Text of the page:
In high foreclosure areas, sellers aren't paying for extras

A foreclosure/price reduced sign stands in front of a home for sale on February 11, 2011 in Miami, Fla.

Jeremy Hobson: Now to the housing market. RealtyTrac said this morning 14 percent more borrowers started defaulting on their mortgages last quarter than in the previous three month period. But it's apparently taking lenders longer to actually repossess homes. None of that is particularly good news for buyers, who are already complaining about the condition of the houses they're looking at.

Marketplace's Nancy Marshall Genzer explains.


Nancy Marshall Genzer: Realtors call it "curb appeal" -- the extras home sellers throw in, things like landscaping or painting the window trim. But these days, in places hit hard by foreclosures, houses just aren't getting gussied up -- on the outside or inside.

Cybil Solyn: The houses are just so crappy right now. They look really terrible.

Cybil Solyn and her husband, Nils Devine, recently bought a house in Oakland, Calif., and have quite a house-hunting tale.

Solyn: So, then I can talk to you about the rats.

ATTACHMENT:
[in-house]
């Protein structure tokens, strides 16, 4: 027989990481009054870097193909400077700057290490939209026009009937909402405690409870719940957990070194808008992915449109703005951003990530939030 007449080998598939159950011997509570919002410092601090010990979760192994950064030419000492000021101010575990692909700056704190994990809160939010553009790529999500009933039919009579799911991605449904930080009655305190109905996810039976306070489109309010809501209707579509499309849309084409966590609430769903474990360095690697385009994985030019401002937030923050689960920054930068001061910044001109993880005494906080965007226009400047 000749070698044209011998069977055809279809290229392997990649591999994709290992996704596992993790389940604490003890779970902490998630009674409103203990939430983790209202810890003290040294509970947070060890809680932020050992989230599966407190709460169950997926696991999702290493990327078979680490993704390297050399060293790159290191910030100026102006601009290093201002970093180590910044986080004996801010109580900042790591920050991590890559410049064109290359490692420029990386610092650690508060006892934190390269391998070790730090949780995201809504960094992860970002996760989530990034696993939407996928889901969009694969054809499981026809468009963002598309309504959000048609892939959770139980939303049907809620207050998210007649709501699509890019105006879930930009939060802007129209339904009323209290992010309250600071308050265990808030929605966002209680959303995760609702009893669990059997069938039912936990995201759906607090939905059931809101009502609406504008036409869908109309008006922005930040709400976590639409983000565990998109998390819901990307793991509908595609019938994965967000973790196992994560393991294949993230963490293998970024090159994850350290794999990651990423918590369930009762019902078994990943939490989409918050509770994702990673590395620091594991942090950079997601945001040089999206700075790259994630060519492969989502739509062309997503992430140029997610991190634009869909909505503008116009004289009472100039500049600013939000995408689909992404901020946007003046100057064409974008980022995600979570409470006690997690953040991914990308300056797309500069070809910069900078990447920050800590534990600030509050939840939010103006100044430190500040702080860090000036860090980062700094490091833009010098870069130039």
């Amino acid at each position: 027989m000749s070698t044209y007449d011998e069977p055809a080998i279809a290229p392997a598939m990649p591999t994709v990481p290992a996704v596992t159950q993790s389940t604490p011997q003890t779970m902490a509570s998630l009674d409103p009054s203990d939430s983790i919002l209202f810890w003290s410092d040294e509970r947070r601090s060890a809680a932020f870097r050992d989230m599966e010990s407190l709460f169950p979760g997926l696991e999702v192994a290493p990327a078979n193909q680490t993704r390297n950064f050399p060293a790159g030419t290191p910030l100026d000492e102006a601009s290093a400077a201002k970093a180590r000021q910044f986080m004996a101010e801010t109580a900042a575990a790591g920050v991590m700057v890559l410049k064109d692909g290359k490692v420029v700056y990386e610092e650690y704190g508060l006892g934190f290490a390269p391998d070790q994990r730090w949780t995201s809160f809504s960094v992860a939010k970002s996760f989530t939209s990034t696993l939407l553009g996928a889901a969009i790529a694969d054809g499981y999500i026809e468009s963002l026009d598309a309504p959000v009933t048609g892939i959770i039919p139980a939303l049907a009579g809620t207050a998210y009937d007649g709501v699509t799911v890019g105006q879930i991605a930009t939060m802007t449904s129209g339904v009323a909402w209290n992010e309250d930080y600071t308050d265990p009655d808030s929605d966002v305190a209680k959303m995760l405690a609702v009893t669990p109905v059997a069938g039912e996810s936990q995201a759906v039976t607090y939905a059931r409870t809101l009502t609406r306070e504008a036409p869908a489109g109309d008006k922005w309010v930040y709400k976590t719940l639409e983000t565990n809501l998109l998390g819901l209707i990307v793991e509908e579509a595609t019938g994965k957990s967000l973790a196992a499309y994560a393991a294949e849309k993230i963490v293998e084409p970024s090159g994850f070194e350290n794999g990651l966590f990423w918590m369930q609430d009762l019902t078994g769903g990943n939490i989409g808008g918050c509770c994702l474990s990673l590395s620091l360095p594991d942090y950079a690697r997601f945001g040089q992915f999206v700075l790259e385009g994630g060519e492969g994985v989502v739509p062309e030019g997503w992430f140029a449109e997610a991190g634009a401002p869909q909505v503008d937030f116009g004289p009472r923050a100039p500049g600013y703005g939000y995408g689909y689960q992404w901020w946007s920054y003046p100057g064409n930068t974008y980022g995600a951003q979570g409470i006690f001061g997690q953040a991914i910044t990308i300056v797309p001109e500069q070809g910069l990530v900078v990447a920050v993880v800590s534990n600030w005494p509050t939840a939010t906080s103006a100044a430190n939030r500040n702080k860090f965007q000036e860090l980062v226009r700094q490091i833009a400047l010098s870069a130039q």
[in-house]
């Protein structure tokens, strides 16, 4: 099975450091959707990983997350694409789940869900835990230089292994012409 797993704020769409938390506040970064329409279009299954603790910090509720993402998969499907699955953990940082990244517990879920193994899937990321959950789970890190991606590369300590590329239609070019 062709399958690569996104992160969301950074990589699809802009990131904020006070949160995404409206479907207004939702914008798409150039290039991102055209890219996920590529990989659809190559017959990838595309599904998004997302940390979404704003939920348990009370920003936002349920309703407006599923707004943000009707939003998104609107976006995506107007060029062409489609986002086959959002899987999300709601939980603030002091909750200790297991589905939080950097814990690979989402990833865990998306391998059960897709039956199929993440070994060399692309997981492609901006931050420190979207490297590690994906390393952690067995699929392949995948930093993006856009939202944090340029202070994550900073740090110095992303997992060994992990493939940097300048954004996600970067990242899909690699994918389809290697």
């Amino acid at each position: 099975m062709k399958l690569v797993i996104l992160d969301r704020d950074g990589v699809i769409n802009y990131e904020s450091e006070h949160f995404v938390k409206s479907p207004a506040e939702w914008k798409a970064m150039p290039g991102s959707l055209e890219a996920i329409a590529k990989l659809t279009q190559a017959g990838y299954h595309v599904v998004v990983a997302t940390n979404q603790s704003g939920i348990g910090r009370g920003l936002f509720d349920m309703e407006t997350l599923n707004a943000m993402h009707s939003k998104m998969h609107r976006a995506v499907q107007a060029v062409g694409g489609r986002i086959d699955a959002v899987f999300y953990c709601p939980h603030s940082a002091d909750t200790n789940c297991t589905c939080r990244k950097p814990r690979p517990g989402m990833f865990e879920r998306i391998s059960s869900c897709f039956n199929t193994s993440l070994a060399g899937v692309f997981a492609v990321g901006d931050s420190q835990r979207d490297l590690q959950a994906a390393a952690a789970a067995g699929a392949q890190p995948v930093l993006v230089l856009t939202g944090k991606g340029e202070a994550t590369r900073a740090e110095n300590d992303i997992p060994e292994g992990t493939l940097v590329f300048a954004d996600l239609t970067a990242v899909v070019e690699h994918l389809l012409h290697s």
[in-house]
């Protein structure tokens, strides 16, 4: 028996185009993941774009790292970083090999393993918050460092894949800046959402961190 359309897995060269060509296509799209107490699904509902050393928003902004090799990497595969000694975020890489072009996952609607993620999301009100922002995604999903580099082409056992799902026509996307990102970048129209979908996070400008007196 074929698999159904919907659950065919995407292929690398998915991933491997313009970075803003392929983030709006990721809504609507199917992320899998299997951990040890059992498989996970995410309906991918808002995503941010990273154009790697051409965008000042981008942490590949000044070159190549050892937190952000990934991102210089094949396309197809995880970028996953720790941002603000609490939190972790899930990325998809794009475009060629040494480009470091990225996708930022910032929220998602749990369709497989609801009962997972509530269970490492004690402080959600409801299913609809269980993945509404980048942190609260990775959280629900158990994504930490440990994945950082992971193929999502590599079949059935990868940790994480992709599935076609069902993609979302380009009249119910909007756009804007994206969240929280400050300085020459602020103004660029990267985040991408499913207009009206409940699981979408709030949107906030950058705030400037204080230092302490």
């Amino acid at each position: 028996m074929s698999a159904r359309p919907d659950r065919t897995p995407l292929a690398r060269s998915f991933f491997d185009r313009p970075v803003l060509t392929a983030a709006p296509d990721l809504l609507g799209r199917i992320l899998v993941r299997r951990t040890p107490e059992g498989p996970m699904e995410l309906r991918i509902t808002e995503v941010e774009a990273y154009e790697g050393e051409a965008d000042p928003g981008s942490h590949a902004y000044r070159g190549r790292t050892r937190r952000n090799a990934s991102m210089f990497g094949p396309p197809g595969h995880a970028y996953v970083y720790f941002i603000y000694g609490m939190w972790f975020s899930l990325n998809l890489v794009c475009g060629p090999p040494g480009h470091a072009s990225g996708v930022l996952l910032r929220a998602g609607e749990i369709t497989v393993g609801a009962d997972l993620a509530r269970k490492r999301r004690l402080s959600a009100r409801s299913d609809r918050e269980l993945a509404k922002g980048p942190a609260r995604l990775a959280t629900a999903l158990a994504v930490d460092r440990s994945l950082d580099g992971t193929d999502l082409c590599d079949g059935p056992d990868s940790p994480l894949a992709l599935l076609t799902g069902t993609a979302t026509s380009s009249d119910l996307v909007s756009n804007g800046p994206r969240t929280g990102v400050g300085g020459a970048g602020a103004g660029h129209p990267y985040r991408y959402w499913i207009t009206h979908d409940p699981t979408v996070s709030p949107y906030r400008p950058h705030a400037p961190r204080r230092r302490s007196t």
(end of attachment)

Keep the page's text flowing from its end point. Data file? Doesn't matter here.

So why aren't houses being spruced up? Guy Cecala publishes Inside Mortgage Finance. He says sellers are looking at the competition.

Guy Cecala: If you're in a neighborhood where all the houses are foreclosed property and all the kitchens look like hell, then you may think there's not a lot of reason for me to fix it up.

So is curb appeal dead? Depends where you live. But if you're shopping for homes in foreclosureland, don't expect granite countertops.

In Washington, I'm Nancy Marshall Genzer for Marketplace.

About the author

Nancy Marshall-Genzer is a senior reporter for Marketplace based in Washington, D.C. covering daily news.

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